Why does UK add pain with ECDL time limit?
With the widespread adoption of the computer skills certification programme, the European computer driving licence (ECDL), in the public sector and the global aspirations of the brand in the form of the international computer driving licence (ICDL), there is evidence of one British disease.
This is where we demonstrate our enthusiasm for a concept by embellishing it in a way that adds complexity or inflicts pain, while ignoring the bemused expressions of our more enlightened foreign friends.
While browsing ICDL websites, I could not find any reference to a time constraint associated with the achievement of the ECDL. On contacting the Dublin offices of ECDL I was told that the "norm" in Europe is not to have a time constraint.
Why then does the British Computer Society feel a time constraint is necessary? Is it of the opinion that UK students will gain moral standing from the extra rigour?
Does it not feel that this constitutes a form of discrimination? Is there a commercial motive behind the imposition of the stricture? Does it feel these public bodies can easily cope with any resourcing impact as a result of the constraint? Does it feel that students from other countries need more leniency?
Phil Collins, IHC readiness PM, NHS
Why do IT workers have to wear a suit and tie?
In response to Emma Wilson's letter "Shirt and tie tip is no use to female IT workers" (Computer Weekly, 11 January), I hate wearing a suit and tie whether it is for a job interview, at work, or anywhere. That is not to say go to an interview in scruffy clothes - be smart, clean and tidy.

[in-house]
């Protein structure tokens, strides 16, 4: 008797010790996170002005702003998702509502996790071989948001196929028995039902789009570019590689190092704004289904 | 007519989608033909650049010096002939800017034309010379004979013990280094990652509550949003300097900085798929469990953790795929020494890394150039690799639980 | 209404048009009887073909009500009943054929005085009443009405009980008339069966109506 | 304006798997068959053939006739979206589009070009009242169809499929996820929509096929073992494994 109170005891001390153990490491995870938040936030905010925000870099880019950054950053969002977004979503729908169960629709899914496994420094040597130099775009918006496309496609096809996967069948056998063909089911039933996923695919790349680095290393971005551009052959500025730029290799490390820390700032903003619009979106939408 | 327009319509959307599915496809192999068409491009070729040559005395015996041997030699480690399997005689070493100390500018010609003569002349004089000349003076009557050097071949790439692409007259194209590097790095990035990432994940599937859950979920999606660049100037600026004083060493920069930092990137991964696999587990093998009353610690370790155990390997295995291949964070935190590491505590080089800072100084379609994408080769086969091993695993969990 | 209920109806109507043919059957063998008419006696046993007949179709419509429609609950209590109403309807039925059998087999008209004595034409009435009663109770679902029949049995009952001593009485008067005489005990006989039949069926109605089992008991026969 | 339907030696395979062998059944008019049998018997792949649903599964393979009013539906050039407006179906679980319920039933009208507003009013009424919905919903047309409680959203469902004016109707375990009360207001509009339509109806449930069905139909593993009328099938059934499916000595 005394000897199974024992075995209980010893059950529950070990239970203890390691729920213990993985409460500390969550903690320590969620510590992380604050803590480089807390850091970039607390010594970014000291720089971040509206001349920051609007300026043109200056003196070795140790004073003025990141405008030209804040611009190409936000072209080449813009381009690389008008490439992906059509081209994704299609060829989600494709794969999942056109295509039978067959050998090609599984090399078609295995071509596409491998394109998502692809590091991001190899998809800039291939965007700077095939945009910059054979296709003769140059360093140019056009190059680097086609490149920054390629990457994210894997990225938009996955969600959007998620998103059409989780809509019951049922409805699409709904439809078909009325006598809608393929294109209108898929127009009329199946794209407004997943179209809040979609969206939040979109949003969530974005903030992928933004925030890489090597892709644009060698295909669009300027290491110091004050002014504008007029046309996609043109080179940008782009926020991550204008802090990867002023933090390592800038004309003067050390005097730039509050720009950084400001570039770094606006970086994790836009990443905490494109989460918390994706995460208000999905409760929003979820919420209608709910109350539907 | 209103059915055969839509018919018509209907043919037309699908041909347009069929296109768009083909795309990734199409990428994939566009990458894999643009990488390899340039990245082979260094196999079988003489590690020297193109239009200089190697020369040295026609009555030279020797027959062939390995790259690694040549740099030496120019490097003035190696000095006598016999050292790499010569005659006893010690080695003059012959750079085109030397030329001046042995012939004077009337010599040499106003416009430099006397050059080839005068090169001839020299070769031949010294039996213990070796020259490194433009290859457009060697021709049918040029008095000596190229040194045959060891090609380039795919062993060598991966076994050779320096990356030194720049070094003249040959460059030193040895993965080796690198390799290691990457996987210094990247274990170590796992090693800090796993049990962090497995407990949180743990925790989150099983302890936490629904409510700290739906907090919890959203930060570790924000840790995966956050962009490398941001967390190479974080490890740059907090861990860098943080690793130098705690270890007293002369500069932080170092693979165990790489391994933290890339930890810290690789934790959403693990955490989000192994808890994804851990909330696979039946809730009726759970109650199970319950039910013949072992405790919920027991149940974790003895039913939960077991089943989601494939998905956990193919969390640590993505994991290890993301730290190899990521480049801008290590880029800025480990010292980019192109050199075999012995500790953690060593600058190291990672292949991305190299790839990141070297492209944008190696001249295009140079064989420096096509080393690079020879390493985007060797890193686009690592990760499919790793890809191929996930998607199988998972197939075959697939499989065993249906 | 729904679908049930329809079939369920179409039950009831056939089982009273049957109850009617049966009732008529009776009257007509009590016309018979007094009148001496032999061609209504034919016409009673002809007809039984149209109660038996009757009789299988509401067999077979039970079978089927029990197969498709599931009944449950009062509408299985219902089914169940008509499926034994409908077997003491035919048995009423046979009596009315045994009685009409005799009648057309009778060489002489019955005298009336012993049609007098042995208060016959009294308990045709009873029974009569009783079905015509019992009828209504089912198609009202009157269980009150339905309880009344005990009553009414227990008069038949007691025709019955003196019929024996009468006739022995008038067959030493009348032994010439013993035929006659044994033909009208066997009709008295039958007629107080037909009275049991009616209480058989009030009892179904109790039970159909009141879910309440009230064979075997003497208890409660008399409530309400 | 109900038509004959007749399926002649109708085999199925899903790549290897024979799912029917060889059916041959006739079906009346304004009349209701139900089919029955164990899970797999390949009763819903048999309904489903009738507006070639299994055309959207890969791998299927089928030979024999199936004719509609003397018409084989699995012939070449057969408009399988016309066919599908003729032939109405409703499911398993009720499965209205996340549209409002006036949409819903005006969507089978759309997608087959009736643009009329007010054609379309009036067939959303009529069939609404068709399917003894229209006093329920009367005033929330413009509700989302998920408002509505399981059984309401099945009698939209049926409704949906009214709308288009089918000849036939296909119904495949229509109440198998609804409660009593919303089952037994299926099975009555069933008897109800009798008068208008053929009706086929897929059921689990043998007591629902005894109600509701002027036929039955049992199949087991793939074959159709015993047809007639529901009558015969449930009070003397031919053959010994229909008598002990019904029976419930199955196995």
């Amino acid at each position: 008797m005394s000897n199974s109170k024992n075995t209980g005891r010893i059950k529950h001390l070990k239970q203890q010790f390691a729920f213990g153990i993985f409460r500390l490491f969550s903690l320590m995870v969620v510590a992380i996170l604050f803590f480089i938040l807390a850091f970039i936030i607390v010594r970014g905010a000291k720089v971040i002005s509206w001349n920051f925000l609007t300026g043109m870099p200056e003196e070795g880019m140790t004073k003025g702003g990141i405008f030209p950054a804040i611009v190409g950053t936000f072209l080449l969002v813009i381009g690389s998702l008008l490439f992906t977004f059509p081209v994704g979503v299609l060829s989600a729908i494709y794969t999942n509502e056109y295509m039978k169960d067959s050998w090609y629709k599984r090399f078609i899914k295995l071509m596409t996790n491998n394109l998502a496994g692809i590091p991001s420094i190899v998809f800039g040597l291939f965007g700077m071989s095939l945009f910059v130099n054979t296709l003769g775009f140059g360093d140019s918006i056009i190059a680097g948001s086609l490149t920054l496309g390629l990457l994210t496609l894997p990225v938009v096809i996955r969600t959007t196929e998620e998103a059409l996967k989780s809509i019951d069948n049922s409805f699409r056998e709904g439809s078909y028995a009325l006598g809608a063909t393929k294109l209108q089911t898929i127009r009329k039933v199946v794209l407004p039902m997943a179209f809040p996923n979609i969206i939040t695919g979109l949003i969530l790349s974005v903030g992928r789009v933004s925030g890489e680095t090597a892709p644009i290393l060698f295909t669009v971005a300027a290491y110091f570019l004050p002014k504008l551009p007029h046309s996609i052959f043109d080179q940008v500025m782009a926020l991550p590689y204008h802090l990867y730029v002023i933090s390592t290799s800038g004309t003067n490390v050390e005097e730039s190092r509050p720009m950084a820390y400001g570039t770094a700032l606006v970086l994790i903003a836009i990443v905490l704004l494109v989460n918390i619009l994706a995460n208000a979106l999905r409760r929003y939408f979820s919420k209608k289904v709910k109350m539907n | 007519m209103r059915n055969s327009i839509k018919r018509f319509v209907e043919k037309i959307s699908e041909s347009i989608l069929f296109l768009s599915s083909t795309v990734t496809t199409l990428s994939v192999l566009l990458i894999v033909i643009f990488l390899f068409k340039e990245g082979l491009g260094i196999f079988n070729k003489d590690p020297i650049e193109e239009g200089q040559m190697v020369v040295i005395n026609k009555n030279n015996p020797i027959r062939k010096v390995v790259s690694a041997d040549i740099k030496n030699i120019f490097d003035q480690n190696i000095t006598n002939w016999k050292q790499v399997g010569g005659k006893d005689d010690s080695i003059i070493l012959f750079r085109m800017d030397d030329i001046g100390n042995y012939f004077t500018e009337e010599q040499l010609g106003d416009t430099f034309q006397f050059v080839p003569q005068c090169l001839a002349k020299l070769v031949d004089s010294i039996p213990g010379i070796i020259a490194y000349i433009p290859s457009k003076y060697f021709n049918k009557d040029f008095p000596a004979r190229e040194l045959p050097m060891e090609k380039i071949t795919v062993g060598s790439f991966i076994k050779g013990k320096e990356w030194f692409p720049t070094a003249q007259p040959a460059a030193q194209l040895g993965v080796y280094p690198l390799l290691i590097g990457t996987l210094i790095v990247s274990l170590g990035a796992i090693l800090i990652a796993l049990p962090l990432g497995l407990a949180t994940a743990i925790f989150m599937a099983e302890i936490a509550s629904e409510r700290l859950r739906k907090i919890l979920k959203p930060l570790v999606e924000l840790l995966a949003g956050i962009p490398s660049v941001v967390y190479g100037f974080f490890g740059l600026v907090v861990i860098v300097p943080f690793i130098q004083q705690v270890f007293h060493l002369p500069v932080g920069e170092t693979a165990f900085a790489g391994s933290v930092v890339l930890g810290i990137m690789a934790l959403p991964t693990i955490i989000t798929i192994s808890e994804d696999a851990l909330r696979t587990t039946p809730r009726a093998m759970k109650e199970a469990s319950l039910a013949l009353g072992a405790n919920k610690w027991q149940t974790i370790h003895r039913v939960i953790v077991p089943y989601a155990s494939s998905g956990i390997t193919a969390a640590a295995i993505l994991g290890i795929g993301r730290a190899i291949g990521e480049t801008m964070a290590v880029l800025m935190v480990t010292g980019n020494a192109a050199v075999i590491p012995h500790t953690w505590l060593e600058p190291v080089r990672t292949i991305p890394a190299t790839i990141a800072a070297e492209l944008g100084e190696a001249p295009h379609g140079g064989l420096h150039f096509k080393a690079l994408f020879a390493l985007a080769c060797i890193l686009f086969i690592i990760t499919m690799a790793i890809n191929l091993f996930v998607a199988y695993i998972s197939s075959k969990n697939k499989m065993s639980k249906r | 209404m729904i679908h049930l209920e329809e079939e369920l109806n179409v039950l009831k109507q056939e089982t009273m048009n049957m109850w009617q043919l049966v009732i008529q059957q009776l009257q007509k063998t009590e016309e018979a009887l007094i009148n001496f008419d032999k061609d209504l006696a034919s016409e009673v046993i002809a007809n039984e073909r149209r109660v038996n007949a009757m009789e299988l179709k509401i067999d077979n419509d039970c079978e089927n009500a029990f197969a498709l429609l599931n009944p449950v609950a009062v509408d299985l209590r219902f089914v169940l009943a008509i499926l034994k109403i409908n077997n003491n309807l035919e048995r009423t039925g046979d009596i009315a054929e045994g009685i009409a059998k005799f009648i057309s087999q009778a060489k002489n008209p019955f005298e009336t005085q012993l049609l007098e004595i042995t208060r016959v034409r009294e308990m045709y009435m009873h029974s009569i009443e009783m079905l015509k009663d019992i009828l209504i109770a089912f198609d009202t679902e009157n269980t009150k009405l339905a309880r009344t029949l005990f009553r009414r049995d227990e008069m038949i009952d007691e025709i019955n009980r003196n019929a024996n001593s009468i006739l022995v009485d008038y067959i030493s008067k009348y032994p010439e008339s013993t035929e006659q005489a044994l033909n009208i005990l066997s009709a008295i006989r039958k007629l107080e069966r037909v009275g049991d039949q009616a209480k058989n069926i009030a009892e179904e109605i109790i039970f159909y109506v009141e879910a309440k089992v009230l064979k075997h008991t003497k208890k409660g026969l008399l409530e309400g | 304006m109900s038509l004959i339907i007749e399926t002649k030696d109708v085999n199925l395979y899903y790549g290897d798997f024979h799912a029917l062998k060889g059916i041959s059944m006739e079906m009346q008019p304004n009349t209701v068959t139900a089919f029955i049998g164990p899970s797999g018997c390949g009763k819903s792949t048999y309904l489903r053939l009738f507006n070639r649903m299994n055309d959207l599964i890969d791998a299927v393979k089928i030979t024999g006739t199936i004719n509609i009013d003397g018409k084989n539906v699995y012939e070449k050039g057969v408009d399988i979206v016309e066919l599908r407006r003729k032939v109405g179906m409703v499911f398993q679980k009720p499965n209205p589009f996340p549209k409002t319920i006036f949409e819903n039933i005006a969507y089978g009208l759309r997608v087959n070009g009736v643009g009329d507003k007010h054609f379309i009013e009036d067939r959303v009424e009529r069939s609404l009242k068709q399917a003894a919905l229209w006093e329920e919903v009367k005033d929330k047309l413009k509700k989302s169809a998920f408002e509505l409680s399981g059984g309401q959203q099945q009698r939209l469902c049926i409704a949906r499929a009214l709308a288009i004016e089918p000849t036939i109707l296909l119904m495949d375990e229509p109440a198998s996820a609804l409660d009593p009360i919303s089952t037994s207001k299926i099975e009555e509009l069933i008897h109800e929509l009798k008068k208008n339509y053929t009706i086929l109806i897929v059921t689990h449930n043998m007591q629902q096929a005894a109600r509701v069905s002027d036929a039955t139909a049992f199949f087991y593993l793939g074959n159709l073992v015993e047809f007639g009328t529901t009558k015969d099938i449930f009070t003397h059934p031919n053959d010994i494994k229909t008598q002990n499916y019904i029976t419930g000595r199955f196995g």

Why should IT workers, male or female, be made or strongly encouraged to wear a suit and tie, especially when it comes to IT work such as server builds/ relocation, tracing cabling or moving equipment. Obviously be smart when visiting clients.
Within an IT environment it should be "smart but casual", ie casual jeans or trousers, jumper or t-shirt and dark trainers or smart shoes.
Government failing to manage documents
In response to the article "Socitm warns that councils' IT systems are not ready for Freedom of Information Act", (Computer Weekly, 11 January), absolutely right! Most local authorities do not have the appropriate systems in place to meet all the requirements of the Freedom of Information Act. Sadly, they are not the only ones.
As reported in the national press in December, the Cabinet Office has conducted a mass e-mail purge, instructing civil servants to delete any e-mails over three months old and is shredding more paper-based documents than ever before. It does make you wonder at the astonishing lack of planning. Or is it a full-scale cover-up?
All public sector bodies affected by the act have had four years to prepare for it, yet they have clearly failed to appreciate the role that technology could play in the battle to manage hard- and soft-copy documents.
The government is criticised for spending millions on ineffective technology projects, but it consistently fails to invest in systems that will automate time-consuming manual processes. Where is the logic?
Liz Maloney, UK managing director, Hummingbird
Integration does not have to be expensive
I read with interest the article on computerweekly.com headlined "IT integration projects 'a challenge', says study". This stated that companies are prepared to invest in integration technologies but are unable to find a satisfactory way to integrate legacy systems with new online developments.
Integration is not just an issue in the private sector. The government is aiming to have all local councils provide their services electronically by the end of 2005. We recently surveyed almost 250 of the 442 local authorities in England, Scotland and Wales and the results clearly showed that after resistance to cultural change (47%), the biggest barrier to achieving e-government targets is integration with existing systems (24%).
Many councils which have installed customer relationship management packages to facilitate contact centres or online services admitted they had not integrated their systems with the back office, thereby not providing genuine CRM functionality and information.
The technology exists to overcome integration issues. We need to ensure organisations are not unnecessarily forced into purchasing expensive new systems or application program interfaces.
Iain Pickering, NDL
This was first published in January 2005